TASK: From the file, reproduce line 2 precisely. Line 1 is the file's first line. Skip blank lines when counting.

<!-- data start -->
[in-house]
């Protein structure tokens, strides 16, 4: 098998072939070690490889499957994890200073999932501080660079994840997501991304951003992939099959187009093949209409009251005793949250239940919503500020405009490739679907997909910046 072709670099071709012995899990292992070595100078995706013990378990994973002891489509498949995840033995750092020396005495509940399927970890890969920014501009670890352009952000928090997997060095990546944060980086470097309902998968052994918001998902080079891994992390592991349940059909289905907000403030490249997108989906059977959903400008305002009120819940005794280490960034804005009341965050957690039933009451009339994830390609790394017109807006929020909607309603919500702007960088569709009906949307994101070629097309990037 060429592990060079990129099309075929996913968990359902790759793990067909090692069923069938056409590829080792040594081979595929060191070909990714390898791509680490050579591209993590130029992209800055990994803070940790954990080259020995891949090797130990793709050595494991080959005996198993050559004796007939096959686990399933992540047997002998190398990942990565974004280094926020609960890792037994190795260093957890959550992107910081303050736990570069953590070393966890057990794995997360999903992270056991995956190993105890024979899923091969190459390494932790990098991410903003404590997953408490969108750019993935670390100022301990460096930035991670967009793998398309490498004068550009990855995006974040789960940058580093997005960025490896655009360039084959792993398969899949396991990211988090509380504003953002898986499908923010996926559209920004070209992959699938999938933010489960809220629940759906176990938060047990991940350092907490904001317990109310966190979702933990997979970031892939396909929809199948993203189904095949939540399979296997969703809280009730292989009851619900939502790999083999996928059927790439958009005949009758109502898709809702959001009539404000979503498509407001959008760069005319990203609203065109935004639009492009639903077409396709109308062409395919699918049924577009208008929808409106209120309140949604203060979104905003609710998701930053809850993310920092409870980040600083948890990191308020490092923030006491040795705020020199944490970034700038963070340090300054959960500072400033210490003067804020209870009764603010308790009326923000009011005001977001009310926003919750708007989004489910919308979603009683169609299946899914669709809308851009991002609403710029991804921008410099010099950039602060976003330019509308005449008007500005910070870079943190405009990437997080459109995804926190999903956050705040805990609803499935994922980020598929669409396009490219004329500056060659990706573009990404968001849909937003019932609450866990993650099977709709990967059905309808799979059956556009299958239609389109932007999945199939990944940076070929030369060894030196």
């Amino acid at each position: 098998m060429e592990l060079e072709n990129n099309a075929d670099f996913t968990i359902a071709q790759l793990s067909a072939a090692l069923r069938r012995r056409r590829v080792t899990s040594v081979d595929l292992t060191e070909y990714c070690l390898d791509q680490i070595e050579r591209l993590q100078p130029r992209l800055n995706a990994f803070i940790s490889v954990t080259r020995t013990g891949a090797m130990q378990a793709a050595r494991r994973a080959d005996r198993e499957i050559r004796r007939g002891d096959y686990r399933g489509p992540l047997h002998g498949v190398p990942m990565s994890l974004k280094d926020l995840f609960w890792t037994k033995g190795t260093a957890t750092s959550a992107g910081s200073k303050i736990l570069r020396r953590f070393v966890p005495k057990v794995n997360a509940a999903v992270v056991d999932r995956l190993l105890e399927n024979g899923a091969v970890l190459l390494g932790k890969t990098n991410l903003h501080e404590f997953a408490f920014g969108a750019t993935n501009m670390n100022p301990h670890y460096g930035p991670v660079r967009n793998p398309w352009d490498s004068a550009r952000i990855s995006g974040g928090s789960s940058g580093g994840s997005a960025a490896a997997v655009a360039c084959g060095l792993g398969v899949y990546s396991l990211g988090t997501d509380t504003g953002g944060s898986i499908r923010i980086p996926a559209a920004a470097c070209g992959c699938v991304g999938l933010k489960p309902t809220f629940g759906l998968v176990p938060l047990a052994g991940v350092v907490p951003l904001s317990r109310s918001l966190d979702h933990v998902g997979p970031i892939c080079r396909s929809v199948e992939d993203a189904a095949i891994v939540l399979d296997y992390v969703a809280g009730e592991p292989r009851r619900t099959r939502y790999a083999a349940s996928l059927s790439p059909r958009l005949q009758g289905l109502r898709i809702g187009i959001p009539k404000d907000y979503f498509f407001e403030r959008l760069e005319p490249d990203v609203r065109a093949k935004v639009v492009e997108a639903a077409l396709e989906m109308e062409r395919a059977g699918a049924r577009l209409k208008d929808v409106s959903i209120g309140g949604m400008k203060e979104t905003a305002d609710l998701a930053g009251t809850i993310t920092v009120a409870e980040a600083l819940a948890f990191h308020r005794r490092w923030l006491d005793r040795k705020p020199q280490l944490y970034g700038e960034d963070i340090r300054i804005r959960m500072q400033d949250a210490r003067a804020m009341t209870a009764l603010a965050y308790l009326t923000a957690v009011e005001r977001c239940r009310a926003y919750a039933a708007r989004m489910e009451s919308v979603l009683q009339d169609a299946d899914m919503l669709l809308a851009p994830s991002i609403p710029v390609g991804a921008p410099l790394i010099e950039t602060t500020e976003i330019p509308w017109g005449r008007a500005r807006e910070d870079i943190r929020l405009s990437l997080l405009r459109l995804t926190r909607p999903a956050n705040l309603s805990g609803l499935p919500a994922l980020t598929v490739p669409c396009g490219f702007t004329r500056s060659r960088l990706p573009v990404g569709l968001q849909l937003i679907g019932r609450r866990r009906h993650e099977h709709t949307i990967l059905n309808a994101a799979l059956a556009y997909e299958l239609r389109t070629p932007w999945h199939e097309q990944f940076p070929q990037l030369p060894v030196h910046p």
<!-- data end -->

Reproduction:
């Protein structure tokens, strides 16, 4: 098998072939070690490889499957994890200073999932501080660079994840997501991304951003992939099959187009093949209409009251005793949250239940919503500020405009490739679907997909910046 072709670099071709012995899990292992070595100078995706013990378990994973002891489509498949995840033995750092020396005495509940399927970890890969920014501009670890352009952000928090997997060095990546944060980086470097309902998968052994918001998902080079891994992390592991349940059909289905907000403030490249997108989906059977959903400008305002009120819940005794280490960034804005009341965050957690039933009451009339994830390609790394017109807006929020909607309603919500702007960088569709009906949307994101070629097309990037 060429592990060079990129099309075929996913968990359902790759793990067909090692069923069938056409590829080792040594081979595929060191070909990714390898791509680490050579591209993590130029992209800055990994803070940790954990080259020995891949090797130990793709050595494991080959005996198993050559004796007939096959686990399933992540047997002998190398990942990565974004280094926020609960890792037994190795260093957890959550992107910081303050736990570069953590070393966890057990794995997360999903992270056991995956190993105890024979899923091969190459390494932790990098991410903003404590997953408490969108750019993935670390100022301990460096930035991670967009793998398309490498004068550009990855995006974040789960940058580093997005960025490896655009360039084959792993398969899949396991990211988090509380504003953002898986499908923010996926559209920004070209992959699938999938933010489960809220629940759906176990938060047990991940350092907490904001317990109310966190979702933990997979970031892939396909929809199948993203189904095949939540399979296997969703809280009730292989009851619900939502790999083999996928059927790439958009005949009758109502898709809702959001009539404000979503498509407001959008760069005319990203609203065109935004639009492009639903077409396709109308062409395919699918049924577009208008929808409106209120309140949604203060979104905003609710998701930053809850993310920092409870980040600083948890990191308020490092923030006491040795705020020199944490970034700038963070340090300054959960500072400033210490003067804020209870009764603010308790009326923000009011005001977001009310926003919750708007989004489910919308979603009683169609299946899914669709809308851009991002609403710029991804921008410099010099950039602060976003330019509308005449008007500005910070870079943190405009990437997080459109995804926190999903956050705040805990609803499935994922980020598929669409396009490219004329500056060659990706573009990404968001849909937003019932609450866990993650099977709709990967059905309808799979059956556009299958239609389109932007999945199939990944940076070929030369060894030196």